Thinking Faith blogs
In 1998 in Devon, England, Fido, a pet rat was minding his own business in his cage, when an electric fire set alight Lisa Gumbley's carpet and furniture. Fido managed to escape from his unlocked cage but instead of darting to safety he scuttled up the stairs to awaken single mother Lisa and her daughters, Megan, nine, and Shannon, three.
Fido frantically scratched at the bedroom door to alert 29-year-old Lisa to the impending disaster. She takes up the story:
The noise of the scratching woke me up and I got up to go to the toilet and I found Fido.
At Christmas time it’s worth thinking about the Big Story we find in the Bible. The Christian story can be told in terms of a Six Act Drama.
Here is an eyewitness account from our great friend Henry Vyner-Brooks as to how the RealityBites talks/seminars went down in Cumbria. He was a superb host along with his wonderful wife Ruth and he helped at every event!
They will neither harm nor destroy on all my holy mountain, for the earth will be full of the knowledge of the Lord as the waters cover the sea.
The Marquis de Sade (1740-1814) was a thinker and pornographic writer who would have appealed to Jimmy Saville. We could argue that both men lived in a similar story/narrative. Perhaps we could say that Thomas Hobbes and his many disciples had 'seduced' both men! Mugged by the materialist creed?
I do not know if Saville read the Marquis but their faith in 'nature' is strikingly similar. There is only one difference that I can detect. Saville claimed to be a Roman Catholic but De Sade openly despised Roman Catholicism.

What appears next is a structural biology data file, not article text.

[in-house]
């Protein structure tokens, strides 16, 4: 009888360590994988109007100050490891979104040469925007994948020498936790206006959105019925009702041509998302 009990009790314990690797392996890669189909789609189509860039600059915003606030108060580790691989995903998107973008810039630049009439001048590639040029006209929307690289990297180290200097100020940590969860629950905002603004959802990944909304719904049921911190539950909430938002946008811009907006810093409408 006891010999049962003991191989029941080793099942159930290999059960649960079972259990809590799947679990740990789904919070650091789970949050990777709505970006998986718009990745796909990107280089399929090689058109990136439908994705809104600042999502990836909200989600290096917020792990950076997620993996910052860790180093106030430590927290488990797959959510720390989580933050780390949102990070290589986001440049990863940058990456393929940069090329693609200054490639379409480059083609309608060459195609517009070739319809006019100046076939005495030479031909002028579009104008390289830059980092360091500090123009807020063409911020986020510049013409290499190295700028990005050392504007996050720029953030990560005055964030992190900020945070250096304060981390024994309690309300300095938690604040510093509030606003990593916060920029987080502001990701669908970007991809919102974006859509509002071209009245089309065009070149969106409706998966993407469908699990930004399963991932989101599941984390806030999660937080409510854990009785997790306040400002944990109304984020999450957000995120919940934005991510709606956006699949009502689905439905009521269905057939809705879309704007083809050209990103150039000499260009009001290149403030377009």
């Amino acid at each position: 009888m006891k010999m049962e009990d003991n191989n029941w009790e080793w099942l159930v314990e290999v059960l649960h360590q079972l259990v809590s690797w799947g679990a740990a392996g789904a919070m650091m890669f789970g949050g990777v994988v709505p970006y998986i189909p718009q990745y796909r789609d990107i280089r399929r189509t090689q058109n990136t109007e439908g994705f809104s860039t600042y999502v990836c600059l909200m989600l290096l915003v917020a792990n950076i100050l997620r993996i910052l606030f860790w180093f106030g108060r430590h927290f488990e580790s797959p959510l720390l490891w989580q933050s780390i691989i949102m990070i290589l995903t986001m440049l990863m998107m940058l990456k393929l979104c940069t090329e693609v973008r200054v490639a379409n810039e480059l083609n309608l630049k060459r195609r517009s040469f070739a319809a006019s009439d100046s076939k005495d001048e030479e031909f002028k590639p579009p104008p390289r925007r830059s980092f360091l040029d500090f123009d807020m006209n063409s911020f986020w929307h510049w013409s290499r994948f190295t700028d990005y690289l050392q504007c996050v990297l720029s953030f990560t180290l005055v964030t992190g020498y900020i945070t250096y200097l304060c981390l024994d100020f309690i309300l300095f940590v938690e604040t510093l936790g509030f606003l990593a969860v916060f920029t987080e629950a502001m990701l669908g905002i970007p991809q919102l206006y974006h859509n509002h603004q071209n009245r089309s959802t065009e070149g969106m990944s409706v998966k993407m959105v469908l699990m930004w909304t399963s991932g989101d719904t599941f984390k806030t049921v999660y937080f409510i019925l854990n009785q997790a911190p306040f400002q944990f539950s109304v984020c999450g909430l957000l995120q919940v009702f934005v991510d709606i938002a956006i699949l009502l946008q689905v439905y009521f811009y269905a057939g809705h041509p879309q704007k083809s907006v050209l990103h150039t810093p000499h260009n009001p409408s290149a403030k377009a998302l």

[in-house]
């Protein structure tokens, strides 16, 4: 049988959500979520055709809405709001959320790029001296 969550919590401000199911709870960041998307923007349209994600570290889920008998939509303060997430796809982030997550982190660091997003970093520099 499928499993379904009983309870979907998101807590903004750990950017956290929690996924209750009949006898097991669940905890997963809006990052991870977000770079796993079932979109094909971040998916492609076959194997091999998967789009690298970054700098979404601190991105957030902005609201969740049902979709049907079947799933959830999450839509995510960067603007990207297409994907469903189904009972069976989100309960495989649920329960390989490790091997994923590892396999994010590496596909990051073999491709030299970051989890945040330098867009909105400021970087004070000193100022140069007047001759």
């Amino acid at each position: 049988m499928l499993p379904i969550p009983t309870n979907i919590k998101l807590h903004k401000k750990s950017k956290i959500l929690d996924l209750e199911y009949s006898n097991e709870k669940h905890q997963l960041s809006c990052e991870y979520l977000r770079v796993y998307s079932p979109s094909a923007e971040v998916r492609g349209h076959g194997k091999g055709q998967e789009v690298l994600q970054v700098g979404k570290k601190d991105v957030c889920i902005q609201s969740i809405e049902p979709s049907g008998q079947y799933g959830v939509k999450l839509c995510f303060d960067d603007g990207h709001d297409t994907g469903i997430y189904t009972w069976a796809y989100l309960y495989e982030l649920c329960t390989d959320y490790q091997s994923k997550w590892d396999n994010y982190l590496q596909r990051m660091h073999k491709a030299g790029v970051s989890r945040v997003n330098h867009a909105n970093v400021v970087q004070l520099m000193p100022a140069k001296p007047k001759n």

It's been a really fabulous time for RB in New Zealand.
In partnership with the International Association for the Promotion of Christian Higher Education (IAPCHE) and the Bethlehem Tertiary Institute in Taraunga, I delivered six workshops to about 30 academics from Australia, New Zealand, India, Japan and Tonga. Other speakers included Dr John Kok from the USA, Ken Dickens and Chris Parker from Oz and Dr J Dinakarlal from India.
Tomorrow I am flying to New Zealand to lead six workshops on biblical ways of knowing.
I will be launching a blistering attack on Plato, Aristotle, Augustine, Descartes, Hobbes, Hume, Jimmy Tarbuck et al and will also be exploring a Christian view of knowledge which honours midwives, blacksmiths, artists, cobblers and nomads as well as academics and boffins.
I will also focus on pedagogy and imagination in teaching/facilitating learning that honours the complex ways that God has made us.
The dismal and ugly consequences of marrying platonic views of the soul with Christian teaching is most evident in the following 17th century black magic story.
The Marquise de Montespan (1640-1707) was considered breathtakingly beautiful by the standards of her day. She had thick, curly hair that fell in ringlets around her face so charmingly that even the Queen of France copied her hairstyle. Her eyes were striking and blue, her lips full and her figure sensuously curvaceous. She was the posh Cheryl Cole of the French court during the reign of Louis the 14th.